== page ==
The self-taught artist reveals how a strong entrepreneurial streak helped her career
Jasmine Becket-Griffith talks eyes.
Where did you grow up and how has this influenced your art? I grew up in south Kansas City, Missouri. I went to the somewhat blighted public schools there; it seems like we were all pretty poor and there was a lot of negativity. More than anything, I think it inspired me to lose myself in my artwork and try to better my own situation with it. There’s a lot of escapism within that, especially with fantasy and surrealist art. Is there a piece of art you saw as a child that changed everything? My dad had a lot of art books that he shared with me when I was younger: the works of Salvador Dali, Hieronymus Bosch and MC Escher. We’d visit the city’s Nelson-Atkins Museum of Art a lot and my favourite piece was Penitent Magdalene by El Greco. Every time I went to the museum I had to see her, my “lady with the most pretty eyes.” I think in a lot of my paintings I still try to capture that look on her face, over and over again. What was your next step in art? I was always a little entrepreneur when it came to my artwork. I remember trying to sell my artwork door-to-door when I was five. In middle school I won a bunch of money from the National Spelling Bee and spent it on art supplies. I began selling more professionally when I opened my Strangeling.com website in 1997, while I was still in high school. What character that you’ve painted do you most identify with? Gosh, I might have to go with Alice in Wonderland. I see a lot of myself in her. I like adventures, cats, reading and exploring new things. How much are you on the road? An awful lot. In 2016 alone I caught 45 airline flights. Countless miles are clocked up on our van. In just one year I’ve been to 15 countries on four different continents.
I have three homes: my primary house is here in Celebration, Florida, but I still maintain a studio near my family up in Kansas City, and a secondary home in London. I’m not always travelling specifically for art shows, but often it’s tangentially related somehow. What’s been your best convention experience to date? Wow, that’s a hard one. Gotta love DragonCon. It’s the one I’ve been doing the longest and I have the art show every year there. It was my first convention in fact: my friend and fellow artist Larry Elmore convinced me to give it a shot – and I’m so glad I did! What’s the most important thing that you’ve taught someone? I’ve just come back from a teaching position as faculty for The Fantastic Workshop in Nashville, Tennessee with the folks at One Fantastic Weekend, which was fun and hopefully helpful.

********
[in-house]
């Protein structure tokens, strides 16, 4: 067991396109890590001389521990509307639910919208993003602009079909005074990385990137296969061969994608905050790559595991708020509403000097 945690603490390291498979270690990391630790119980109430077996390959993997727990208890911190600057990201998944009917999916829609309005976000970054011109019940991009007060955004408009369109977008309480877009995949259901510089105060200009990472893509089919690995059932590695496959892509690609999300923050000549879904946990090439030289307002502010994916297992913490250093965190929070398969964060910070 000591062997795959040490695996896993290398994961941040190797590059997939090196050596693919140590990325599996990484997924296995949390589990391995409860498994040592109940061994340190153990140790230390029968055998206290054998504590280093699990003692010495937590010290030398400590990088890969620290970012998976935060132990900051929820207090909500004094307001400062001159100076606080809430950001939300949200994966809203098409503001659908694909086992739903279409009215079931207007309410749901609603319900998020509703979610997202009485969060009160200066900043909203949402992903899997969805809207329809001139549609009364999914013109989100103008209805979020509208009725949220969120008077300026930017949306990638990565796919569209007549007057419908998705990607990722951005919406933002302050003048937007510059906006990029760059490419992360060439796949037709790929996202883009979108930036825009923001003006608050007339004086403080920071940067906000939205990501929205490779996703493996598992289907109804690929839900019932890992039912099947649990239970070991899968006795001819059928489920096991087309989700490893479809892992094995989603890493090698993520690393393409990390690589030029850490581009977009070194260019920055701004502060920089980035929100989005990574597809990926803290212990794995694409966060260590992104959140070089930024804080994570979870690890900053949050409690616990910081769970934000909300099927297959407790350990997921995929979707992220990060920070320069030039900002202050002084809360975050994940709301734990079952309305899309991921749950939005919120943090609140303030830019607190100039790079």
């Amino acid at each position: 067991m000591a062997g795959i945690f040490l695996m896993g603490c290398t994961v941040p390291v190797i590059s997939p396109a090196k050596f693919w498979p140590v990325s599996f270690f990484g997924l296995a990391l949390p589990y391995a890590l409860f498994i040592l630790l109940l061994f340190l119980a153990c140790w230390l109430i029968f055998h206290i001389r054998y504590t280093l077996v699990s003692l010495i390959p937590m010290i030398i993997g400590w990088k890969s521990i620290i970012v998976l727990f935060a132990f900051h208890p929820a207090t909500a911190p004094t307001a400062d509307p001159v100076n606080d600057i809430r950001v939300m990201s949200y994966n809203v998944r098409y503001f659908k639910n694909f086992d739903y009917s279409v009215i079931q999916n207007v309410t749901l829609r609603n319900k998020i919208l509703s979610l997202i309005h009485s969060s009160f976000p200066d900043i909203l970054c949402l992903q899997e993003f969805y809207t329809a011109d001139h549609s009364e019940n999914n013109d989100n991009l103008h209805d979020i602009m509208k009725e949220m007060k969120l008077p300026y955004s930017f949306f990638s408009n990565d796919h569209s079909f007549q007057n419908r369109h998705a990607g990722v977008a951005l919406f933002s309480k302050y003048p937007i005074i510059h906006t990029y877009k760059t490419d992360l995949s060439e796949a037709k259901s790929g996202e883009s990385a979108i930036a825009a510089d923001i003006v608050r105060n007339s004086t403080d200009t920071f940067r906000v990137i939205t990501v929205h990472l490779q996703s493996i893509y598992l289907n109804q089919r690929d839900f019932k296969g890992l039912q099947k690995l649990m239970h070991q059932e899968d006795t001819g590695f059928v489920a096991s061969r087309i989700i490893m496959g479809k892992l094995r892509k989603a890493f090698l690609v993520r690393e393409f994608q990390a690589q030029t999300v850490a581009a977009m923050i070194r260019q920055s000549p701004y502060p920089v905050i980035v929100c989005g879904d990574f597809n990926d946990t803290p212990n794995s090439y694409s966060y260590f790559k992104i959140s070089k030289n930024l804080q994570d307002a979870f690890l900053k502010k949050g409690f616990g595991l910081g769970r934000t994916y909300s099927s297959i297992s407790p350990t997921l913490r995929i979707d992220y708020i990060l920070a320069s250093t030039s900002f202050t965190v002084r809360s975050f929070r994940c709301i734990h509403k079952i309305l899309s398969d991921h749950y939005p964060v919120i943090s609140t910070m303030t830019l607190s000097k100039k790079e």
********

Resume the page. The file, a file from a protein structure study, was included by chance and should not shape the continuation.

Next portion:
More than anything though, I think I teach people that it’s indeed possible to have a very fulfilling and lucrative life as a professional artist. Is your art evolving? What’s the most recent experiment you’ve made? I’m an acrylic painter and I like to push the limits with what acrylic paints can do. Recently I’ve been playing with the notion of censorship in art and have been using a ruler to create grids of tiny squares of paint that resemble pixellation blurs. People first think it’s done by a computer, but it’s all done by hand with acrylic paints. I have fun experimenting. Do you make space in your busy schedule to paint for pleasure? I’m lucky in that almost all of my painting is completely for pleasure. I don’t do much commissioned work, and when I do I only take on projects I genuinely enjoy, like my work for the Walt Disney Company. So 95 per cent of my painting time is my own, on my own projects for my gallery shows, and so on. What advice would you give to your younger self to aid you on the way? I’d tell myself to drop out of school as soon as I could. I hated school. I think I’d have been better off starting my art career full time even earlier. That’s probably really bad advice for most people though. Stay in school, kids.
I remember trying to sell my artwork door-to-door when I was five
Abyssa l Merma id “I painted this acrylic piece for the DragonCon Art Show. It celebrates my love of deep see critters and bioluminescence.” “This was created for Pop Gallery Orlando at Disney Springs – it’s one of my most popular pieces!” Alice and Snow White